I went, ‘Yeah, David Bowie, you’re a complete c*nt'... and that was the start of a 13-year relationship.” Film director Tim Pope on working with Bowie

David Bowie in 1997
(Image credit: Patti Ouderkirk/WireImage)

Film director Tim Pope is most well-known musically for his long relationship with The Cure, having been behind the lens for over 20 of Robert Smith & co.’s promo clips throughout the 80s and 90s. But whilst Pope was making videos for the goth-pop superstars, he also had a long-running relationship with David Bowie that culminated in him directing the broadcast for Bowie’s star-studded 50th birthday gig in New York, 1997. Speaking to this writer as part of an anniversary piece for the show a few years ago, Pope explained how they first met.

"I got introduced to David by Iggy Pop,” Pope said. “I met him one night in a restaurant in uptown New York. I didn’t know I was going to meet him – Iggy took me to a gig and he said, ‘I’ve got a couple of mates turning up who turned out to be Bowie and Jagger. They all went to a restaurant and Iggy said to me, ‘Do you want to come up?’.”

Pope and Bowie’s relationship got off to an auspicious start, though, the director explained, with Bowie ignoring him for the first 15-20 minutes. And then David “broke the ice”, in a manner of speaking. “I was sat next to Iggy and then Iggy went off and Bowie, who’d never spoken to, turns to me and went, ‘Tim Pope, you’re a funny little arsehole, aren’t you?’. And I went, ‘Yeah, David Bowie, you’re a complete cunt,’ those were my opening words. And that was the start of a 13-year relationship culminating in the live show.”

Pope went on to film a few music videos for Bowie including the 1987 singles I Can’t Read and Time Will Crawl and two clips for Bowie’s rock side-project Tin Machine, plus a variety of live shows over the years. Pope thinks that Bowie liked the director’s punk approach to directing. “As I always said eloquently to him, ‘Shall I piss down the screwdrivers?’,” Pope remembered. “I wanted to capture a documentary feel, I wanted it to look real like what it was rather than being slick, craning shots and all that shit that people throw at concerts. I wanted it to feel edgy.” He certainly did that, Pope’s direction lending an arena featuring guest spots from stars including Foo Fighters, Billy Corgan, Black Francis, Kim Gordon and more a small club intensity. Watch the full concert below:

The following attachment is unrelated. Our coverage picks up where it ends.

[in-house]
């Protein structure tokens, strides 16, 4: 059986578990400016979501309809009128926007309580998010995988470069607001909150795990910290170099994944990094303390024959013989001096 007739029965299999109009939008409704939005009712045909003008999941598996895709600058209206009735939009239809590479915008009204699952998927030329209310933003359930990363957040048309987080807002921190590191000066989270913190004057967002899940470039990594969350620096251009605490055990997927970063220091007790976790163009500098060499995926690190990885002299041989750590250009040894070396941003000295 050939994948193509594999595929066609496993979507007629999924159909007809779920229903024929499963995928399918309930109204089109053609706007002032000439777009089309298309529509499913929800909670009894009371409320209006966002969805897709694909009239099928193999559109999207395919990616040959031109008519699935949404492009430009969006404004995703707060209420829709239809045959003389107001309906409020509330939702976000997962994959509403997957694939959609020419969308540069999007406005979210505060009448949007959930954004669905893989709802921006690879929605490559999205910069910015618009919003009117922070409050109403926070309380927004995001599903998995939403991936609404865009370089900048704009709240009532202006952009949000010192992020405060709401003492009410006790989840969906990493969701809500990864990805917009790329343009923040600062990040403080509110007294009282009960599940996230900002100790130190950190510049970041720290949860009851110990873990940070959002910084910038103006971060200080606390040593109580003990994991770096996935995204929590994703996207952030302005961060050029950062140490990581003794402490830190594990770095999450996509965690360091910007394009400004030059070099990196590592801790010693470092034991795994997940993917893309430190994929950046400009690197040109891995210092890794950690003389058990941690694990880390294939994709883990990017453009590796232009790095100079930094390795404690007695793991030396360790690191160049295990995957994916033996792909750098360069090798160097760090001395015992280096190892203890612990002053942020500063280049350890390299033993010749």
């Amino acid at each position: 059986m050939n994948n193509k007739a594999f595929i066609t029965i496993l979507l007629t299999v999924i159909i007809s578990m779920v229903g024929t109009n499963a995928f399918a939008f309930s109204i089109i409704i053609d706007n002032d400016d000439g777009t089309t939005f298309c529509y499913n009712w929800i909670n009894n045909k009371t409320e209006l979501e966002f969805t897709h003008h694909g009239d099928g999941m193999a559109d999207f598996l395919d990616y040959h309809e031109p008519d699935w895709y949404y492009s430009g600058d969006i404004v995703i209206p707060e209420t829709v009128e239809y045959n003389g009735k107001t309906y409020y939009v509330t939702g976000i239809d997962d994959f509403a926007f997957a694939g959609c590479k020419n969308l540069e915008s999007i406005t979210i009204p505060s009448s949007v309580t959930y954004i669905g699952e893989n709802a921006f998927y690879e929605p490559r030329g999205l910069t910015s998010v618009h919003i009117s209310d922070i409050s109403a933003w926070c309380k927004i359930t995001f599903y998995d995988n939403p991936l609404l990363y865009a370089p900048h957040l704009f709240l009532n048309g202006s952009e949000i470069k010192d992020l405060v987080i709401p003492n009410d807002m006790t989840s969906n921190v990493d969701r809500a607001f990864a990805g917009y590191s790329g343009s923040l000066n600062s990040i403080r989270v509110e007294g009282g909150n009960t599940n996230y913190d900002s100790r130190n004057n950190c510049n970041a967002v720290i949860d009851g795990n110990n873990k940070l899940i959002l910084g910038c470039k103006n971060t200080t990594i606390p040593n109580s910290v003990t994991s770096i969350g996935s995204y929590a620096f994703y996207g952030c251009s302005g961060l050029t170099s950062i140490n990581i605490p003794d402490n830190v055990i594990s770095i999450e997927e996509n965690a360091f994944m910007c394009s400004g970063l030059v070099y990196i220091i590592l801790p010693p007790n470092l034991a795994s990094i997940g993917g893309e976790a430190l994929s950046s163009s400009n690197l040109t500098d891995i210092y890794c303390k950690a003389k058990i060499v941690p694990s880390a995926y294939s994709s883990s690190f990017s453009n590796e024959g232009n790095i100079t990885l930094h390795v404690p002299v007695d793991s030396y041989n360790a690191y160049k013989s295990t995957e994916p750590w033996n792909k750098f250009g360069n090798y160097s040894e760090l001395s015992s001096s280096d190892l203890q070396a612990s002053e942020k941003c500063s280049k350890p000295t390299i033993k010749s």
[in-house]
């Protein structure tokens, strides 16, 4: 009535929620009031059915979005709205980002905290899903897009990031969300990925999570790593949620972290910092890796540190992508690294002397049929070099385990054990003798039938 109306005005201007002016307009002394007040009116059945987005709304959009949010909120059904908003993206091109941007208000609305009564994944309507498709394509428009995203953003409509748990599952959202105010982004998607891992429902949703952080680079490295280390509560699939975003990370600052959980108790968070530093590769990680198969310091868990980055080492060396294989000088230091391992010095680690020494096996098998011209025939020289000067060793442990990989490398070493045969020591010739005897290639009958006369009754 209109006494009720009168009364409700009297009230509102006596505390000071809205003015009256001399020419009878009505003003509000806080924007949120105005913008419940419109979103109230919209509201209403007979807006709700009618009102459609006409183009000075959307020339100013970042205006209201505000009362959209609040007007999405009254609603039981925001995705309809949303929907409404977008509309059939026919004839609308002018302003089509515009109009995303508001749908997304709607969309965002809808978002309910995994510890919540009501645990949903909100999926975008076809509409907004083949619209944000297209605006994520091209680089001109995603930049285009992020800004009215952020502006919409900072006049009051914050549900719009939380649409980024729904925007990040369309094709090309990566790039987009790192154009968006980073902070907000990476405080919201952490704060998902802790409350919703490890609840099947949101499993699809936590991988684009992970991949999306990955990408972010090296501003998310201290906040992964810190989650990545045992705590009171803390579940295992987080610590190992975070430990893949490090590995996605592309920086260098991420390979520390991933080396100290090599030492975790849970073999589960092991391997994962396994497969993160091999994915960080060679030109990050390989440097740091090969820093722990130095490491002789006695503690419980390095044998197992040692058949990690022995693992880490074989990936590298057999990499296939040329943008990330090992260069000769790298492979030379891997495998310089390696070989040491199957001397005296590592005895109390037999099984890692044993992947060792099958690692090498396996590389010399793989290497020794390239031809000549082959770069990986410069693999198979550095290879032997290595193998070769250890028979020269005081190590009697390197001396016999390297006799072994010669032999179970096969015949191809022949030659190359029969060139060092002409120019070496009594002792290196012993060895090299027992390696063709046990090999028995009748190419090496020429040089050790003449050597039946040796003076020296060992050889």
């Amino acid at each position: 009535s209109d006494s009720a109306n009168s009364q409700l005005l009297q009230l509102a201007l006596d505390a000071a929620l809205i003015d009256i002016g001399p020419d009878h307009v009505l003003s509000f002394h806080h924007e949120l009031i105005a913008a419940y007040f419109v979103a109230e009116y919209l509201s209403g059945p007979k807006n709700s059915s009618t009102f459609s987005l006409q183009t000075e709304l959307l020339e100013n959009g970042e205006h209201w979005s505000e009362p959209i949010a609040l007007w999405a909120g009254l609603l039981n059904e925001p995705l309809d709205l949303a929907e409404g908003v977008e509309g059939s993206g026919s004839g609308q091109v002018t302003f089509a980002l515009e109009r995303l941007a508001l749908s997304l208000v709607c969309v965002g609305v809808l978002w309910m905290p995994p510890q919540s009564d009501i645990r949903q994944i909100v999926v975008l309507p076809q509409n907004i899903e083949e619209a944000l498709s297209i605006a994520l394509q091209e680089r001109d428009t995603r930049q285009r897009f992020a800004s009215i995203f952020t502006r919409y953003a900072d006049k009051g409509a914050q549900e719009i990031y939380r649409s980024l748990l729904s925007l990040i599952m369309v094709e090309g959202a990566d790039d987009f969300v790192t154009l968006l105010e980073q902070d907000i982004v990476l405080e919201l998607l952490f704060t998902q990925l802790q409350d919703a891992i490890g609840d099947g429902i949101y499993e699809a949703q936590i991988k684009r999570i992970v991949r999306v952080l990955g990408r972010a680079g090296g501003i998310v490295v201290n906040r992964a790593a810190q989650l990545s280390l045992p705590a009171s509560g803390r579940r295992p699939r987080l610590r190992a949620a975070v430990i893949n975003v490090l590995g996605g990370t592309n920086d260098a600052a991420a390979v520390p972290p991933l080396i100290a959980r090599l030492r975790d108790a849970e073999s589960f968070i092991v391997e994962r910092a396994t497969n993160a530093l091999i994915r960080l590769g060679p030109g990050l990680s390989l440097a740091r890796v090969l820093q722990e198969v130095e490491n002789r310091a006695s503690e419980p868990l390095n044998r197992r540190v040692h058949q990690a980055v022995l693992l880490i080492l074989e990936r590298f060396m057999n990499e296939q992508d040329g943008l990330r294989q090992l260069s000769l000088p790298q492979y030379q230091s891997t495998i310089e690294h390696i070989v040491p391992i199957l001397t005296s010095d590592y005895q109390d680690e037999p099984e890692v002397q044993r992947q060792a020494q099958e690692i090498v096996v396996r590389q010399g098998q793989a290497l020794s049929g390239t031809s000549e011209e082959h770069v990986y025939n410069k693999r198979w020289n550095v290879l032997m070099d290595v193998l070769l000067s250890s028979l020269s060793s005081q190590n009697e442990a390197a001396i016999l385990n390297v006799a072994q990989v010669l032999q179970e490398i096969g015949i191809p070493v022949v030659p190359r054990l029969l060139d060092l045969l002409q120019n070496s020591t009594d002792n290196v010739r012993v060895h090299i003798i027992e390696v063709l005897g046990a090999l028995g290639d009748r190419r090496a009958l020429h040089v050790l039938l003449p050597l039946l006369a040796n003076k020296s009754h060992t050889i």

Niall Doherty

Niall Doherty is a writer and editor whose work can be found in Classic Rock, The Guardian, Music Week, FourFourTwo, on Apple Music and more. Formerly the Deputy Editor of Q magazine, he co-runs the music Substack letter The New Cue with fellow former Q colleagues Ted Kessler and Chris Catchpole. He is also Reviews Editor at Record Collector. Over the years, he's interviewed some of the world's biggest stars, including Elton John, Coldplay, Arctic Monkeys, Muse, Pearl Jam, Radiohead, Depeche Mode, Robert Plant and more. Radiohead was only for eight minutes but he still counts it.